GitHub has managed to defend its site from the largest distributed denial of service (DDoS) attack ever recorded thanks to help from Akamai Prolexic's DDoS mitigation platform.
The developer platform was hit with an overwhelming 1.35TB/s of traffic using an increasingly popular DDoS method that, unlike 2016's attack on DNS service provider Dyn, does not require the use of a botnet.
At first GitHub's systems experienced intermittent outages but within 10 minutes, its security system had assessed the situation and automatically called Akamai Prolexic for help. The firm's DDoS mitigation services were then used to reroute all of the traffic coming into GitHub. Akamai sent the site's traffic through its scrubbing centres to identify and then block malicious packets.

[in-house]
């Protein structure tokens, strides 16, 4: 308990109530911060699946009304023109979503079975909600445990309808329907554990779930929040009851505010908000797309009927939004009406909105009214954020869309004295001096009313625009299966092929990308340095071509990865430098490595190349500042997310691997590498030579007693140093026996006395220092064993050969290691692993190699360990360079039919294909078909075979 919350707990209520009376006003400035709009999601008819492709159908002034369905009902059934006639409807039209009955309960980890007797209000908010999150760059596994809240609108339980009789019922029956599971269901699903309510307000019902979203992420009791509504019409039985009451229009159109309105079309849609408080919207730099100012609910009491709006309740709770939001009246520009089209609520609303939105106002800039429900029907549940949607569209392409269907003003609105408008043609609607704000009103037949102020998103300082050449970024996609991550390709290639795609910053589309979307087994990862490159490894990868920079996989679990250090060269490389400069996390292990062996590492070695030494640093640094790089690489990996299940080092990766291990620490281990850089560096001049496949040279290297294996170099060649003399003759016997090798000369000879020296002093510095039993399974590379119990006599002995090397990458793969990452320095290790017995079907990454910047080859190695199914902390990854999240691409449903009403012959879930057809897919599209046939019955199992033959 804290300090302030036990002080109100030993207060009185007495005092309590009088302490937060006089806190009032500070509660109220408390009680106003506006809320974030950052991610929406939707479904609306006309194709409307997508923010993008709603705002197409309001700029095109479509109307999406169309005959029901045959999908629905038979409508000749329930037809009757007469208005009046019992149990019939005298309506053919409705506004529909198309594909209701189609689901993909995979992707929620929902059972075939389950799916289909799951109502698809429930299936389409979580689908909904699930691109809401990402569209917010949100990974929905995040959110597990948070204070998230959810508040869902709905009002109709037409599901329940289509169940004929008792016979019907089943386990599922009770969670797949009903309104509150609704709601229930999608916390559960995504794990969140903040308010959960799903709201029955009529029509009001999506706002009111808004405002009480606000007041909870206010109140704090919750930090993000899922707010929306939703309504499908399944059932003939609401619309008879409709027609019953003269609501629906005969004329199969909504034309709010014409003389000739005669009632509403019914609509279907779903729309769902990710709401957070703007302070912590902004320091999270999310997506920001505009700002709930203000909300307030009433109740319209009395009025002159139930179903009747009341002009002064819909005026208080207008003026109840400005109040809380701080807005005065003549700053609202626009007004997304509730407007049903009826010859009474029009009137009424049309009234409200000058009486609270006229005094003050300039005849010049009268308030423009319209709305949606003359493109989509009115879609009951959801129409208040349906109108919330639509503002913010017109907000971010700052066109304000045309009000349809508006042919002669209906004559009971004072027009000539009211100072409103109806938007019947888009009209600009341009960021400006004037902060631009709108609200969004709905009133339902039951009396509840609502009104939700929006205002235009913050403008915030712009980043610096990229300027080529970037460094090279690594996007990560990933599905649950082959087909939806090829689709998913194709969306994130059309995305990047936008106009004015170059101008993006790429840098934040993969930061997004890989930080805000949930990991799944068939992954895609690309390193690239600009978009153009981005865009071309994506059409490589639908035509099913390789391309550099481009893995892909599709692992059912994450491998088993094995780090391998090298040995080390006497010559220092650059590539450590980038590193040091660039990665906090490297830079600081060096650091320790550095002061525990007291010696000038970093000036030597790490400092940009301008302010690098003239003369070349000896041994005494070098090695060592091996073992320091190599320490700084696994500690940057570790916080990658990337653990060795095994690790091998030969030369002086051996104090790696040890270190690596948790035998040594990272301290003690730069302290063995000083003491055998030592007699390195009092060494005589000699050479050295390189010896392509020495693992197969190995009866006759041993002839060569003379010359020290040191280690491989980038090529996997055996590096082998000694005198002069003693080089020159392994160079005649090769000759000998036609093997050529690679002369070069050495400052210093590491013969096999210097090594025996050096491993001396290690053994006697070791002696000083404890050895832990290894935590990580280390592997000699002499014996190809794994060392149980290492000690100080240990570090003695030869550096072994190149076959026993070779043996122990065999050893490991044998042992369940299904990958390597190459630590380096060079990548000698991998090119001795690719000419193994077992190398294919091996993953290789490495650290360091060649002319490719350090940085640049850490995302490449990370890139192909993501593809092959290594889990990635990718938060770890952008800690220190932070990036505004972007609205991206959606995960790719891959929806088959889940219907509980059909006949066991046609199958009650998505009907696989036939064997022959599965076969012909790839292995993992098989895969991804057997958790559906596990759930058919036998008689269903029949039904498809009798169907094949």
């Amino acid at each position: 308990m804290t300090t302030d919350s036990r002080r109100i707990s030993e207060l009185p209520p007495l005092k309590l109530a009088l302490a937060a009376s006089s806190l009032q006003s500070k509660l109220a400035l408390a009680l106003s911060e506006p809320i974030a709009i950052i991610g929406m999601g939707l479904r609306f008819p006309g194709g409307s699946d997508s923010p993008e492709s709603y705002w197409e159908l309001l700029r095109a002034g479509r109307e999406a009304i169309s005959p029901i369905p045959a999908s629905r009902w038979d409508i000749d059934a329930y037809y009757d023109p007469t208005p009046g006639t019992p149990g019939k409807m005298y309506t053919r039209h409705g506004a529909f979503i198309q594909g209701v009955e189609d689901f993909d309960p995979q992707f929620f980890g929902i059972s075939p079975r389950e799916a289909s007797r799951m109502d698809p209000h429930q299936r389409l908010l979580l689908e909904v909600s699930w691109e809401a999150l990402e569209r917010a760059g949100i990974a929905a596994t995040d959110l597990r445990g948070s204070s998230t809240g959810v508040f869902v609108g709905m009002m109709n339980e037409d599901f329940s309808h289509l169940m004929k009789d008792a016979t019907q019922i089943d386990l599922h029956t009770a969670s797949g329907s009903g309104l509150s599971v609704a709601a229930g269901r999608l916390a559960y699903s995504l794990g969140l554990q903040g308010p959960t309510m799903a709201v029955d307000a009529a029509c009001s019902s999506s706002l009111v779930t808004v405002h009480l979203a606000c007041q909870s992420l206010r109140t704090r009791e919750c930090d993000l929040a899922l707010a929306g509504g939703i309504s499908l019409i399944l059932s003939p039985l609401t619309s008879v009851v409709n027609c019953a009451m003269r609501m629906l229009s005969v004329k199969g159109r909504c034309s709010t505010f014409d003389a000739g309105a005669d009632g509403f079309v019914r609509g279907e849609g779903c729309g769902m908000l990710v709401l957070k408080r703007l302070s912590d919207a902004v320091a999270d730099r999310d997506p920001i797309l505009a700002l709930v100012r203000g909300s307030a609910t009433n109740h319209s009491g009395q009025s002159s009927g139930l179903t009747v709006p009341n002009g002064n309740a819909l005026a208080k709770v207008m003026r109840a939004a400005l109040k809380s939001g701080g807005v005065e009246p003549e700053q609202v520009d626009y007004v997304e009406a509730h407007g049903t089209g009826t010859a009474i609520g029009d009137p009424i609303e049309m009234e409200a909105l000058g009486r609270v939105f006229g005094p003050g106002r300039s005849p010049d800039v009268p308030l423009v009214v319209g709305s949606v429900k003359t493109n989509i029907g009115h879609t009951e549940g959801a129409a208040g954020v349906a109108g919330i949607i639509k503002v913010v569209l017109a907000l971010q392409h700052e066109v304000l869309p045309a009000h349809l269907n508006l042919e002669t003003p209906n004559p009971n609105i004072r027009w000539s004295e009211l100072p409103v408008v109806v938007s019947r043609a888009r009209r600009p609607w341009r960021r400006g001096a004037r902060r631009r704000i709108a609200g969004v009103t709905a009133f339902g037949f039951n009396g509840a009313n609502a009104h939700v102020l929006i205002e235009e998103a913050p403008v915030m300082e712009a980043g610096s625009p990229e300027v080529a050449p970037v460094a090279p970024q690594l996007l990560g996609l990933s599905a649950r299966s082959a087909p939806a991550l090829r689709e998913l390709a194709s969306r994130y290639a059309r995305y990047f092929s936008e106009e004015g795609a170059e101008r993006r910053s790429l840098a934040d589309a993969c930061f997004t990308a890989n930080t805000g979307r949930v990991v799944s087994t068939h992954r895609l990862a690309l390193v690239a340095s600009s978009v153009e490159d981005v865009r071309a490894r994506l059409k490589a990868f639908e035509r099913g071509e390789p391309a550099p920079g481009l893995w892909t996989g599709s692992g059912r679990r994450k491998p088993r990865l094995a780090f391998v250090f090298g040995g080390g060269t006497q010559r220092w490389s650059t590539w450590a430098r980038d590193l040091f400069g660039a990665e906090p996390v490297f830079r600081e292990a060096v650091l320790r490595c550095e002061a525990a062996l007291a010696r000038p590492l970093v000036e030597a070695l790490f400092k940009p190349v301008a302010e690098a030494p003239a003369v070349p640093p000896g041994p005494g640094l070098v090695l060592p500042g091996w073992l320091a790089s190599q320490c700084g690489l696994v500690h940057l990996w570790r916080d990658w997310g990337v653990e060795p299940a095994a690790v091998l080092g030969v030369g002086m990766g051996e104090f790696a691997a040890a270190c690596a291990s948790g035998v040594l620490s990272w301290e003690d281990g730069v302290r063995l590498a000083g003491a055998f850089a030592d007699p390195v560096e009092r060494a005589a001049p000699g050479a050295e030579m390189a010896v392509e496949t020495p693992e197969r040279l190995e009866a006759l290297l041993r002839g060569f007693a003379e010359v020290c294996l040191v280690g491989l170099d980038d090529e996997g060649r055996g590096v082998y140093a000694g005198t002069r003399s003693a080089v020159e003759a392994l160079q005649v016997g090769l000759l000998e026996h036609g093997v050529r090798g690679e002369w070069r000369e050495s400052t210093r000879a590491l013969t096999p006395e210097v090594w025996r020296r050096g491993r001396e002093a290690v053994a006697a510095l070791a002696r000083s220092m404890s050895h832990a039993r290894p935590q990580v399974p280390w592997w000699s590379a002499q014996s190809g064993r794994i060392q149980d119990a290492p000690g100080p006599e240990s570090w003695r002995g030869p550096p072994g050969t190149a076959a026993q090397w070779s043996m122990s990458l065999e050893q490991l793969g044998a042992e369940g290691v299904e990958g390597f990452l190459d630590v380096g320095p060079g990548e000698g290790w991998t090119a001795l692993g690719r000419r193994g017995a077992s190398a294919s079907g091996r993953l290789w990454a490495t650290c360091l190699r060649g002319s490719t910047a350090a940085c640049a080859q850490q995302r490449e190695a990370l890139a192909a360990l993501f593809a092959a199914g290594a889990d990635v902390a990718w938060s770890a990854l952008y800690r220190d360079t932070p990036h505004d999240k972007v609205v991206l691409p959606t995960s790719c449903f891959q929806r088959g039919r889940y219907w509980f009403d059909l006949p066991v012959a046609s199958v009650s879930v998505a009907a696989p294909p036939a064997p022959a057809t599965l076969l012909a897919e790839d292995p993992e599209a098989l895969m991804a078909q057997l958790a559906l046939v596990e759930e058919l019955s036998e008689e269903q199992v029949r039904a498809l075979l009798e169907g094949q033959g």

The hackers behind the attack were deterred thanks to the quick response from both companies and it ended after eight minutes.
The DDoS attack on GitHub stands out from some other notable attacks due to the fact that the hackers chose to forego using a botnet and instead opted to utilise large number of memcached servers on the Internet.
These servers are utilised by companies to improve the performance of databases since they store data closer to the actual database. However, since they are located on the public Internet, hackers have learned to spoof their IP addresses to send small queries to multiple memcached servers. The servers then return 50 times more data back to the victim which makes them so effective in DDoS attacks.
GitHub's decision to sign up for Akamai Prolexic's DDoS mitigation services played a key role in ensuring that this attack did not have the same impact as the one that affected Dyn and in turn the entire Internet back in 2016.
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